Vaughn Taylor (actor)
Vaughn Taylor was an American film and television actor. Taylor was born in Massachusetts, he was the Leland Powers School of Elocution, Boston. Instead of pursuing a career in accounting, however, he tried summer stock theatre in Maine. After army service in World War II, he broke into television, his wife Ruth Moss was a radio personality and Broadway actress. After joining the Army as a private, Taylor became an officer via officer candidate school. Following that, he joined military intelligence and produced instructional plays about aspects of military intelligence to educate students from the Army. After his experience in summer stock, he joined a dramatic company and for several years participated in one-night productions in small towns in the Midwest. On Broadway, Taylor appeared in Hope's the Thing. Taylor began his career in film in Up Front, his film appearances include Jailhouse Rock, Decision at Sundown, Screaming Mimi, Cat on a Hot Tin Roof, The Gallant Hours, The Plunderers, Diamond Head, The Wheeler Dealers, The Carpetbaggers, The Unsinkable Molly Brown, The Russians Are Coming, the Russians Are Coming, The Professionals, In Cold Blood, The Shakiest Gun in the West, The Power, The Ballad of Cable Hogue.
In 1960 he appeared in Alfred Hitchcock's original Psycho as Mr. Lowery, Marion Crane's employer in a small real estate office; the same year he starred in the movie about Admiral William F. Halsey, The Gallant Hours, as Commander Mike Pulaski, USN. Taylor's final film appearance was in another comedy, The Gumball Rally, released in 1976. Taylor portrayed Horatio Frisby on the comedy series Johnny Jupiter, he was a regular performer on Montgomery's Summer Stock, a summer replacement for Robert Montgomery Presents from 1953 through 1956.:713In his many television appearances, Taylor was cast as Julian Tyler in the 1957 episode "The Chess Player" of the CBS crime drama, Richard Diamond, Private Detective, starring David Janssen. He appeared too in several episodes of CBS's Twilight Zone, including the role of the salesman in the episode" I Sing the Body Electric", he appeared in "Time Enough at Last", "Still Valley", "The Incredible World of Horace Ford" and "The Self-Improvement of Salvadore Ross".
In 1958, Taylor appeared in Steve McQueen's CBS western series, Wanted: Dead or Alive as a doctor shot to death in the back by the brother of an outlaw, whom he had treated. In a episode, he appeared as a doctor whose son, played by Mark Rydell, is a thief whom Josh has brought in, only to lose the bounty because the doctor paid someone else to take the blame, he played Olie Ridgers in the Gunsmoke episode "Claustrophobia". That same year, Taylor was cast on the ABC/Warner Brothers western series, Cheyenne as Doc Johnson, an unusual outlaw known as "The Ghost of the Cimarron", the title of the episode. In the story line, Cheyenne Bodie must ally temporarily with Johnson to clear his own name with the law, as officers think Cheyenne is part of the gang. Peter Brown appears in this episode as Billy Younger. Taylor guest starred as Jeremy Tolliver in the title role in the 1959 episode "The Trouble with Tolliver" of the ABC western drama, The Man from Blackhawk, starring Robert Rockwell as a roving insurance investigator.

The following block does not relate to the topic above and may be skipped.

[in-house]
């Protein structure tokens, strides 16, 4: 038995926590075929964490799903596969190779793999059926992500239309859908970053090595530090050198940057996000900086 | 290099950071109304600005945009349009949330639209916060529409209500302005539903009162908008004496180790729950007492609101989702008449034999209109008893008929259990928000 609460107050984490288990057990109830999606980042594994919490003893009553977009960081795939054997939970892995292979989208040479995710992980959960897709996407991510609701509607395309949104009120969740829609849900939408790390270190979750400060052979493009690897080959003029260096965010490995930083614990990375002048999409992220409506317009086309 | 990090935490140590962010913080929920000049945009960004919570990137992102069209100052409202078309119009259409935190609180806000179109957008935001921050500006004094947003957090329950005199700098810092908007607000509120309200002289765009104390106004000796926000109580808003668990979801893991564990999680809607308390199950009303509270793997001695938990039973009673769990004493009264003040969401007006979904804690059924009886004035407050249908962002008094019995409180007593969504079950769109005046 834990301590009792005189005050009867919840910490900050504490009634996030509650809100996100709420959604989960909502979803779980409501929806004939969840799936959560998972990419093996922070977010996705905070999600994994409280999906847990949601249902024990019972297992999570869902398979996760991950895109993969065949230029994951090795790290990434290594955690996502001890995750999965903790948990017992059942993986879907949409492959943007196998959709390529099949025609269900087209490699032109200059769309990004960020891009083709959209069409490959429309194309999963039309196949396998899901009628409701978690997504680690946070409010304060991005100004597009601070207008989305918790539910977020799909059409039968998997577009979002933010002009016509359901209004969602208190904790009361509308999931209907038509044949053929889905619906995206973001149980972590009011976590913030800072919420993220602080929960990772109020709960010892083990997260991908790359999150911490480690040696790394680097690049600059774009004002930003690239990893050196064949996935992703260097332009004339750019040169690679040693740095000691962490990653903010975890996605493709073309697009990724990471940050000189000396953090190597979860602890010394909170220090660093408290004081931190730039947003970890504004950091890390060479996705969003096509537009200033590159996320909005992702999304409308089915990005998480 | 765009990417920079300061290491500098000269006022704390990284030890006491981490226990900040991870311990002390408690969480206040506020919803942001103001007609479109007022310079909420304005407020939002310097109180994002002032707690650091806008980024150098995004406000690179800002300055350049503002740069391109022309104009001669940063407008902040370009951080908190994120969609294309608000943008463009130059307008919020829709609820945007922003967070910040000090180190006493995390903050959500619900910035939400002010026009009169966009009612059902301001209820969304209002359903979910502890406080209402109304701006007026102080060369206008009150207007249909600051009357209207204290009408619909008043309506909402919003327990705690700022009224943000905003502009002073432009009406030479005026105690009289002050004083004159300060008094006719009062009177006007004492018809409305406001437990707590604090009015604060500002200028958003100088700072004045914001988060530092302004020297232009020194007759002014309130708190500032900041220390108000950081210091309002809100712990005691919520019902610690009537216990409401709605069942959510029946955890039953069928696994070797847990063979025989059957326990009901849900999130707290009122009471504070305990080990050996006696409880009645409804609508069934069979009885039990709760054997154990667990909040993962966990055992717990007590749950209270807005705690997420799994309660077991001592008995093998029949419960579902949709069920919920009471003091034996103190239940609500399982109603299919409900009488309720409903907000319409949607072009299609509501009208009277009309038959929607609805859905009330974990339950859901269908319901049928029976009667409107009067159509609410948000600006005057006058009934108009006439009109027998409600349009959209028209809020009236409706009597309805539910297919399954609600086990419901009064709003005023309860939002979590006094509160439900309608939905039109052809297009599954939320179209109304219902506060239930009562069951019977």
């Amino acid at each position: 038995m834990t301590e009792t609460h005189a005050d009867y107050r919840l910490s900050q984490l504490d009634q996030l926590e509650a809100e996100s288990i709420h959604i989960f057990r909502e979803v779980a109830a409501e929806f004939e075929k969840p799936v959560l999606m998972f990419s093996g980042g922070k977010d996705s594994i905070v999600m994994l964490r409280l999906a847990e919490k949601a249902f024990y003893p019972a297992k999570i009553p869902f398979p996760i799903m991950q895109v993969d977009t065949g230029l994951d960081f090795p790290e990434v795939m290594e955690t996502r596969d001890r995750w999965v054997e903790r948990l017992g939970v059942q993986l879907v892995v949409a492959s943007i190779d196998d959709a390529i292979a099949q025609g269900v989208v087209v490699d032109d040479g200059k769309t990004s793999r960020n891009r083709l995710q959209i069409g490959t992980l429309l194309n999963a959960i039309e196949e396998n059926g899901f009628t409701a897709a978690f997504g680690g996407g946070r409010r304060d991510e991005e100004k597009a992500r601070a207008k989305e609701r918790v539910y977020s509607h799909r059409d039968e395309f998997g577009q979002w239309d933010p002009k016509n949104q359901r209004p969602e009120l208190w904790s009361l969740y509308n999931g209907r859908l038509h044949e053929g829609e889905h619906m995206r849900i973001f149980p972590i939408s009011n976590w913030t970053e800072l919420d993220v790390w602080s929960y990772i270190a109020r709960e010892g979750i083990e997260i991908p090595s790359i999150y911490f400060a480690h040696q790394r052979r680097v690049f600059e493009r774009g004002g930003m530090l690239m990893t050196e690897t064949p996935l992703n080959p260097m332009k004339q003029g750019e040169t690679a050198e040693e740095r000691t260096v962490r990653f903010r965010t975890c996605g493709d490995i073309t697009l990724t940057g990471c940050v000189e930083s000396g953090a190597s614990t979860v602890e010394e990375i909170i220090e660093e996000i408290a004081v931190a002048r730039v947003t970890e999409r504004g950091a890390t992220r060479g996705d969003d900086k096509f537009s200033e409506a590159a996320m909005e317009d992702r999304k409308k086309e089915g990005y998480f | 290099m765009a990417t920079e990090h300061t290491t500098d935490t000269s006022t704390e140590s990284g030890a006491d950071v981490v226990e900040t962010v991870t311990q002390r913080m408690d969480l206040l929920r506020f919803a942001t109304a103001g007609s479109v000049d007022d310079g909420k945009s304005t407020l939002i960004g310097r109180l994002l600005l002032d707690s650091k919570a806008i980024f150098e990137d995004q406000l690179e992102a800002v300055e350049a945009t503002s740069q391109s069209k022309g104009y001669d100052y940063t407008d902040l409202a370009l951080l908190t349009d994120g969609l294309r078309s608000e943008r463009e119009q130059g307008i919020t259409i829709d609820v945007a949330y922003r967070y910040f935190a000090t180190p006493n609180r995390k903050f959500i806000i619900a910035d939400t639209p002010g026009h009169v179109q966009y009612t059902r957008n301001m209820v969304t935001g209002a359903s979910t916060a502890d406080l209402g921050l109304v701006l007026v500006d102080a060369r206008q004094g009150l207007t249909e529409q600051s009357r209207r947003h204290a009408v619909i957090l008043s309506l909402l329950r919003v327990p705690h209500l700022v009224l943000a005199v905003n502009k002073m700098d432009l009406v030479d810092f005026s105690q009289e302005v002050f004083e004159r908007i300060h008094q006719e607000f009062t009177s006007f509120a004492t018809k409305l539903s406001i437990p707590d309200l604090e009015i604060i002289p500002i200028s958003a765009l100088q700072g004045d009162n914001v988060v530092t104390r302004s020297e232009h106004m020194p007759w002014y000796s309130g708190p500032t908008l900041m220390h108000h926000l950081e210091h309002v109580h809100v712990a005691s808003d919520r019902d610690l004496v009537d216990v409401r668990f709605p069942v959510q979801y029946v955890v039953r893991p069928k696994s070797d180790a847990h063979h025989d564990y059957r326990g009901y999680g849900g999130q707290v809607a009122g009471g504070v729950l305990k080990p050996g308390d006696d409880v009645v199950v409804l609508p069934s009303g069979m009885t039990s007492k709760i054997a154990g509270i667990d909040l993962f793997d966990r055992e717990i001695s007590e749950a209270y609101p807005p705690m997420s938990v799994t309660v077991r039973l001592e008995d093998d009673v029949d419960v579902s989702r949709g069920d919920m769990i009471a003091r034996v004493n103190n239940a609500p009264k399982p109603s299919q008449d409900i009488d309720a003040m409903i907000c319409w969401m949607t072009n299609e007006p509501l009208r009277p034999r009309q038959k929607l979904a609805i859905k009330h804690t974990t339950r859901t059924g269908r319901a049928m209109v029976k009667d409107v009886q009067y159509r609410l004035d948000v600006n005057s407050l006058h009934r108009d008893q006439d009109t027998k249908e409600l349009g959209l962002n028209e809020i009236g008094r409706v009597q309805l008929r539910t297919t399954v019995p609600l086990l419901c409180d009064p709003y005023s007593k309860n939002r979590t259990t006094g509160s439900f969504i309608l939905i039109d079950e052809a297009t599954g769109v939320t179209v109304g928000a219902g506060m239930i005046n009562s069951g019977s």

Robert Bray appeared in this episode. He was cast in 1960 again as a physician, Bryan Craig, in the episode "Strange Encounter" of the ABC/Warner Brothers western series, Colt.45, starring Wayde Preston. He guest starred in the ABC/WB detective series, Bourbon Street Beat and in the 1960 NBC summer western series, starring David McLean. Taylor appeared three times in the 1960–1961 season in the syndicated series COronado 9 starring Rod Cameron, he guest starred on ABC's The Real McCoys, with Walter Brennan, in 1961, he played a veterinarian in another ABC sitcom, The Hathaways, starring Peggy Cass, Jack Weston, the Marquis Chimps. He guest starred as financier Asbury Harpending in the 1965 episode "Raid on the San Francisco Mint" on Death Valley Days, with series host Ronald W. Reagan cast as William Chapman Ralston, the founder of the Bank of California. Taylor appeared in 1961 in James Franciscus's short-lived CBS drama series, The Investigators. Taylor was cast as bank president Houghton in the 1961 episode "The Proxy" on another ABC western series, The Rebel, starring Nick Adams, with whom Taylor had worked three years earlier in Wanted Dead or Alive."
In 1962 he appeared in one episode as the head college librarian opposite Gertrude Berg in her short-lived sitcom Mrs. G. Goes to College, he was a frequent guest on CBS's Perry Mason legal drama, having appeared eight times, including murderer Louis Boles in the premiere episode, "The Case of the Restless Redhead" in 1957. In 1959, he played the title role, murder victim Bishop Arthur Mallory, in "The Case of the Stuttering Bishop." In 1961, he played defendant Ralph Duncan in "The Case of the Fickle Fortune." In 1963, he again played the murder title character. Taylor was cast in two episodes of the ABC science fiction series The Outer Limits. In addition, he appeared in the pilot episode of The Invaders entitled "Beachhead". Involved in dramatic roles, Taylor continued to accept work in comedic productions. In 1965, Vaughn Taylor played Professor Clemmens in a 1965 episode called "Uncle Martin and the Identified Flying Object" of My Favorite Martian. H